Fortunately, there’s always more than enough to do on the quiet island that is Whidbey. I won’t list the weekend’s events because it would be hard to know where to stop. I will, however, include one example I looked forward to: the Island Shakespeare Festival, pay-as-you-can performances of Billy’s plays. I can afford that. I don’t even need to know which play they’re performing. I’ve never seen a bad show there. For a variety of reasons, I prefer to bicycle to their circus tent. Parking is easier (not that that’s an issue), and I get a workout. I usually avoid the Saturday performances because they are so popular; but I could make an exception. And yet, I didn’t; and it had nothing to do with them.

I need a day off. I continue to work to my slightly modified Rule of Seven where I take off one day every two months, with the recent exception. My productivity is fine, but it takes more effort than it should. My client base is basically unchanged, and my revenues are basically unchanged, as well as my expenses. A small improvement in my business can mean a big improvement in easing my anxieties; but for now, it pays to work. From the long list of things to do on a day off (of which I’ve only listed two) I realized that few seemed to fit my mood, schedule, and finances. The philosophy of frugality centers on concentrating on value. If an experience looks valuable to everyone else, but doesn’t feel like it is providing value; then reconsider. Maybe it means doing it anyway, but in a new way.

A friend instilled in me a motto that is very useful in turbulent times that I’ve experienced: hour by hour, day by day. Yes, it is good to plan; but sometimes the best thing to do is to take each hour as it comes, each day as it arrives.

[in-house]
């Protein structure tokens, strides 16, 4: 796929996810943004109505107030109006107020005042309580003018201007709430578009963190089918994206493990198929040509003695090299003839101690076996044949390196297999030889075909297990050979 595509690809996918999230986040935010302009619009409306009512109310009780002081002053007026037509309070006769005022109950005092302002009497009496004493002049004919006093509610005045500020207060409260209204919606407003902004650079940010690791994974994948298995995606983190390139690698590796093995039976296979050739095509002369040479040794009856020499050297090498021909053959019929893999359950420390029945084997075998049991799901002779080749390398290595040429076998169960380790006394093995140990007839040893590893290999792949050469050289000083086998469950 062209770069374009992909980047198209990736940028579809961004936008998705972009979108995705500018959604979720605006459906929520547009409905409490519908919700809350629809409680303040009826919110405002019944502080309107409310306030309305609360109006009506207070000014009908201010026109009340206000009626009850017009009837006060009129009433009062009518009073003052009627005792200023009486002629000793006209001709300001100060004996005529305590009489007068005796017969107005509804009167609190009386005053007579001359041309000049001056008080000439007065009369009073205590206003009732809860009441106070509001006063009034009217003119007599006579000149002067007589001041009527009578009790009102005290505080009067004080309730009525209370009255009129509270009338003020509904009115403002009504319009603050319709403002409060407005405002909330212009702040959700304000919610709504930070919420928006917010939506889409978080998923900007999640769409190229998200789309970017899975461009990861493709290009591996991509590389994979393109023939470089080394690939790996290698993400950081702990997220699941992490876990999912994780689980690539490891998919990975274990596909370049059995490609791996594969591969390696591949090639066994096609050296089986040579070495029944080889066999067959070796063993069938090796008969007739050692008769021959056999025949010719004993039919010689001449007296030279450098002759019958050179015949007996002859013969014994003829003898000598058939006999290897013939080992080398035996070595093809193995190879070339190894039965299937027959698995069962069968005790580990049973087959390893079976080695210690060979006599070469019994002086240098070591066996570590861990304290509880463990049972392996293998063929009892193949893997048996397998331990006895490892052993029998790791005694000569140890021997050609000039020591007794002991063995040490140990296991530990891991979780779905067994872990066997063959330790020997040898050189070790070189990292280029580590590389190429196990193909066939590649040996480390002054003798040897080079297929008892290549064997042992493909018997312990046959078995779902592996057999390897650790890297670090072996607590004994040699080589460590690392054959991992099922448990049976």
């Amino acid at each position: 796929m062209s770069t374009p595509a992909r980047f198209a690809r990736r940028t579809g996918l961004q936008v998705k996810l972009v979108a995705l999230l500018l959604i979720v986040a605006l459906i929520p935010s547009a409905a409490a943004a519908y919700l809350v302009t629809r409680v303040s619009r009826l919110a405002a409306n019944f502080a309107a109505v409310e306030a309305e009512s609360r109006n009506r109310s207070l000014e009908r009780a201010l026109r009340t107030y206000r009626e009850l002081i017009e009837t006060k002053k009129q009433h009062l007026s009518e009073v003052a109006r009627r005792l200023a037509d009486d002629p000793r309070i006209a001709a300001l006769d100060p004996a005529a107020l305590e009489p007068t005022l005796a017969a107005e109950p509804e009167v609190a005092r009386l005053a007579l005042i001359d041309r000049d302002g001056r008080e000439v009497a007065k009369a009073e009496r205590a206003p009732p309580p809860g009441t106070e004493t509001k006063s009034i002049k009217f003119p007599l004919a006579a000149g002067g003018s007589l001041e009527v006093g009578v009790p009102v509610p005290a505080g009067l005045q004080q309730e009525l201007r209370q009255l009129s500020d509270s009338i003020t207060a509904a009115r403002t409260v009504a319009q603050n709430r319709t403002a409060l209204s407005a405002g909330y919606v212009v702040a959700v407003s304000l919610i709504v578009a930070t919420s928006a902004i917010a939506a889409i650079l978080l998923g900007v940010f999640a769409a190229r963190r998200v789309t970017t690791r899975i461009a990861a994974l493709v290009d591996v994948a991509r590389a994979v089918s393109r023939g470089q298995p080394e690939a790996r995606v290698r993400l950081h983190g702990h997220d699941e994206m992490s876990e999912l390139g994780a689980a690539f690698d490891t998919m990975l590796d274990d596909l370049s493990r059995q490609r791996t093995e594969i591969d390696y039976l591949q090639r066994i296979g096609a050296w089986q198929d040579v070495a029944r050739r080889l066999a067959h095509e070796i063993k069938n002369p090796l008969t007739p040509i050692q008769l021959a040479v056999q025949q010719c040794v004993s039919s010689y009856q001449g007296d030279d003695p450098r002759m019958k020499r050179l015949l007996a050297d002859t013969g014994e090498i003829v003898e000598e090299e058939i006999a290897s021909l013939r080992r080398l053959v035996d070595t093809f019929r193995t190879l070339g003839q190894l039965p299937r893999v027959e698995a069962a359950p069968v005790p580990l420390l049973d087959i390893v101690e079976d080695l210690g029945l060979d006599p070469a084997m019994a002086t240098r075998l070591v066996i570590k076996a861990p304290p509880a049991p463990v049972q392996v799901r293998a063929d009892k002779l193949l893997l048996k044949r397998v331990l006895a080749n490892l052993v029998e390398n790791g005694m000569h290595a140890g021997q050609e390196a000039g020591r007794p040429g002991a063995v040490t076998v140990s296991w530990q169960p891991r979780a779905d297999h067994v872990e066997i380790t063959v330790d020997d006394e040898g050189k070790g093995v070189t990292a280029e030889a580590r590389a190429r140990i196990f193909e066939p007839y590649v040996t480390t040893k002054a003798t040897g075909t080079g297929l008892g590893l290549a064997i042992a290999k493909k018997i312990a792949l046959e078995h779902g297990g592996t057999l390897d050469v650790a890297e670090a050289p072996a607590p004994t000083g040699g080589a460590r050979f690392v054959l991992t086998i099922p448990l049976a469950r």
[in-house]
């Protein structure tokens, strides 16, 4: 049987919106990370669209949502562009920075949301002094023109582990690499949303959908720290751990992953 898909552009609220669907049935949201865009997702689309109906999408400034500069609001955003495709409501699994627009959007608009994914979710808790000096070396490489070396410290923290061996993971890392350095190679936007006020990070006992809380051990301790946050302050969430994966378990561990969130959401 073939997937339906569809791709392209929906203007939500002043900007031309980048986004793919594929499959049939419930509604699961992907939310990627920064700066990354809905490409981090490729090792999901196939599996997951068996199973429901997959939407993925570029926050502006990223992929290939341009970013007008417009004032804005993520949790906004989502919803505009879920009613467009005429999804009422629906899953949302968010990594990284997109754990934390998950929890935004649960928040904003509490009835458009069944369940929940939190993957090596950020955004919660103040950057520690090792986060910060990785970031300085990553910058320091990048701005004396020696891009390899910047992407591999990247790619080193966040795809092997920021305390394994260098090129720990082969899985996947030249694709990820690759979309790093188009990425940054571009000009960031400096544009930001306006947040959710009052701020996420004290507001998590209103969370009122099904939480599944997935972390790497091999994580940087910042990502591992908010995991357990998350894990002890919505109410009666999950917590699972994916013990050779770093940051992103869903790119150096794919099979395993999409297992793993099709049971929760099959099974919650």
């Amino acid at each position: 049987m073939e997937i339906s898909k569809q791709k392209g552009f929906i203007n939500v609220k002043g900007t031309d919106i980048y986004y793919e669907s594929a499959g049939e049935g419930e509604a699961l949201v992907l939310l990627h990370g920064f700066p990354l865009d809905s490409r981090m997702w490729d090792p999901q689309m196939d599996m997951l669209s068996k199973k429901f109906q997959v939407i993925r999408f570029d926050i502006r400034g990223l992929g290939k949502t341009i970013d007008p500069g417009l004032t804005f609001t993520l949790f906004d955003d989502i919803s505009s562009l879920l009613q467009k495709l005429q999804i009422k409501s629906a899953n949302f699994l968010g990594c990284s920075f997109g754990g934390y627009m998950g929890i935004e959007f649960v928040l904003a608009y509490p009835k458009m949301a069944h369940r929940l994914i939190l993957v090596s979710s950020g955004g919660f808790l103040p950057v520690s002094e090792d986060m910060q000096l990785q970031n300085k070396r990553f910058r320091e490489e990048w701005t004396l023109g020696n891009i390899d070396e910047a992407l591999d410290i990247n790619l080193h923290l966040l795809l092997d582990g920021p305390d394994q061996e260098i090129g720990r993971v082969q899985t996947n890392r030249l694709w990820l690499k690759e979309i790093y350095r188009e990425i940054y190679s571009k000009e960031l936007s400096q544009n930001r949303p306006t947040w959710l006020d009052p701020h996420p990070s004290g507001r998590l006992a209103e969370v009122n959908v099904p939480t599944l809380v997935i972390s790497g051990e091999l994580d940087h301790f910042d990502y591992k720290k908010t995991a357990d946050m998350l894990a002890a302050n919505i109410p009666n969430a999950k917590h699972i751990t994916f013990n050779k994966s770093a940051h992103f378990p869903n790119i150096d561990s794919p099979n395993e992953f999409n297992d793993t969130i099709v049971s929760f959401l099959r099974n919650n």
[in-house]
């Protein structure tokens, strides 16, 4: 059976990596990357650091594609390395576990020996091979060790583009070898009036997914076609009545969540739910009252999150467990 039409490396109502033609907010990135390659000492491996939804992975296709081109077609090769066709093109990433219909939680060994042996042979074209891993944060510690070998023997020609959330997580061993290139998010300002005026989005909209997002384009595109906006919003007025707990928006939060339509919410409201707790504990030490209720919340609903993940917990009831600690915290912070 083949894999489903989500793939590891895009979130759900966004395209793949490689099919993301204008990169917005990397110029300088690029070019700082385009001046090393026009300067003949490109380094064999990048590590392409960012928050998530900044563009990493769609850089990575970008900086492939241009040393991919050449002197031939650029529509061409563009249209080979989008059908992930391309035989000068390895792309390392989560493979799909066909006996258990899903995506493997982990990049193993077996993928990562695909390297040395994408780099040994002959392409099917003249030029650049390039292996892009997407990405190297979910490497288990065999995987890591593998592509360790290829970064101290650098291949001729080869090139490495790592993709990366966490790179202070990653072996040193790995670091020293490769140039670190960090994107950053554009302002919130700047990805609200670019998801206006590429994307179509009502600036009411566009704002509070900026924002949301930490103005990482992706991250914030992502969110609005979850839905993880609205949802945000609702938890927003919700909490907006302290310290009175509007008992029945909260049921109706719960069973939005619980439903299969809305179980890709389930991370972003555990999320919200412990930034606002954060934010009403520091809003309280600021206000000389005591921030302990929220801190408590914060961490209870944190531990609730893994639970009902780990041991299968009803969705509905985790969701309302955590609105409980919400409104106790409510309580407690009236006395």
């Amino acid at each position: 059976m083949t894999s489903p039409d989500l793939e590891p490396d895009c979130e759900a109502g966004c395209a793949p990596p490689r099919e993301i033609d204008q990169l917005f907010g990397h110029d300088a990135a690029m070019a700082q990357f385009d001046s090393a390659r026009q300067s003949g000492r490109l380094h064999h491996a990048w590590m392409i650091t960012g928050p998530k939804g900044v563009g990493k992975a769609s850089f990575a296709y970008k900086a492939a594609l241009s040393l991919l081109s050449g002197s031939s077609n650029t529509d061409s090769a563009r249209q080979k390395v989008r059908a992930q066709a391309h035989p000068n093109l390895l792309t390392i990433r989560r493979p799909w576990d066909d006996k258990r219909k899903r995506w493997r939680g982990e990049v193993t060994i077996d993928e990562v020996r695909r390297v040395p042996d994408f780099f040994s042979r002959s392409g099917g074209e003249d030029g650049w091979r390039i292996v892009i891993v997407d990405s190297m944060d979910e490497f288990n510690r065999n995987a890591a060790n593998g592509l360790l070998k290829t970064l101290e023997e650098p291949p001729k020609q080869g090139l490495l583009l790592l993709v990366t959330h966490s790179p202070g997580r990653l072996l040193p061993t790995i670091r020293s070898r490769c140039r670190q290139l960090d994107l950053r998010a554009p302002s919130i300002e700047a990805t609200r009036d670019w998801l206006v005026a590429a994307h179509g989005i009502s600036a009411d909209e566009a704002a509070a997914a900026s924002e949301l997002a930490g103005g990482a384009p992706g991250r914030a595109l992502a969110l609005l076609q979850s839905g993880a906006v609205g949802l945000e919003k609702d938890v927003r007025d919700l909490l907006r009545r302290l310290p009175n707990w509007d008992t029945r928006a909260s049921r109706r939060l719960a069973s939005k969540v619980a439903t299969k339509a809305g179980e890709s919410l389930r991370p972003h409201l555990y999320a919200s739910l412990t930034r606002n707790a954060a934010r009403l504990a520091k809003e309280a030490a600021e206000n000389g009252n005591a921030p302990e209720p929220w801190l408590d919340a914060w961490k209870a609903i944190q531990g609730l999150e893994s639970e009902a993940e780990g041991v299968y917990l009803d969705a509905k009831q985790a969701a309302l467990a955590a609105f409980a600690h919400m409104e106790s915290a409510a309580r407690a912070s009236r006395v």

Last night, instead of creating a strict schedule I did the opposite. I decided to take each hour of the new day as it came by. There was enough time to get in a hike, if I wanted. I could make it to the play, if I wanted. I could steer myself to any of a long list of options.

This morning I woke, and rolled back over for an hour. After breakfast, I realized I wanted to check in on the world so I might as well do my regular newsfeed for PretendingNotToPanic. From there, I was curious about the software trials we’ve initiated at the museum, so I worked at that for an hour or so. Thanks to some extra time yesterday, I was already done with my work for Curbed. It was lunchtime, I knew I could rush and pack and hike and camp and climb, and I didn’t. Instead, in a very relaxed fashion, I puttered. There were six hours before the performance, five if I allowed for the bicycle commute. I took a Clarity Break, as described by Steve Smolinsky, a practice I’ve always done but for which I am glad now has a name. After a short break, weeds were pulled, gardens checked, an operating system updated, a nervous truck repair handled with far less cost and fuss than I imagined, read the recent edition of The Economist, plus had a nap or two. By the time I was done, it was too late to bike to the play, and that was okay. I decided to take the time and write this post while a simple dinner slow-cooked its way to doneness and some fine aromas.

I will take a day off, honest. But, it can be more valuable to break convention, challenge assumptions, and oddly enough, take a break by getting some work done. The next slot in my schedule isn’t until September, but that’s only a few days away. Then, when I take that time I won’t be as worried about weeds, a truck overheating, or delays in my clients’ projects. The hike will be quieter and less crowded. The plays will continue for another week or two. August will be gone, but I prefer September. Maybe I’ll do something really radical instead and take two days off.

Now, pardon me again because dinner is almost ready, I’ve barely touched my drink, and I have a stack of movies and books to pick from for the evening. Popcorn may even be involved. Ah, luxuries.

About Tom Trimbath

real estate broker / consultant / entrepreneur / writer / photographer / speaker / aerospace engineer / semi-semi-retired More info at: and at my amazon author page: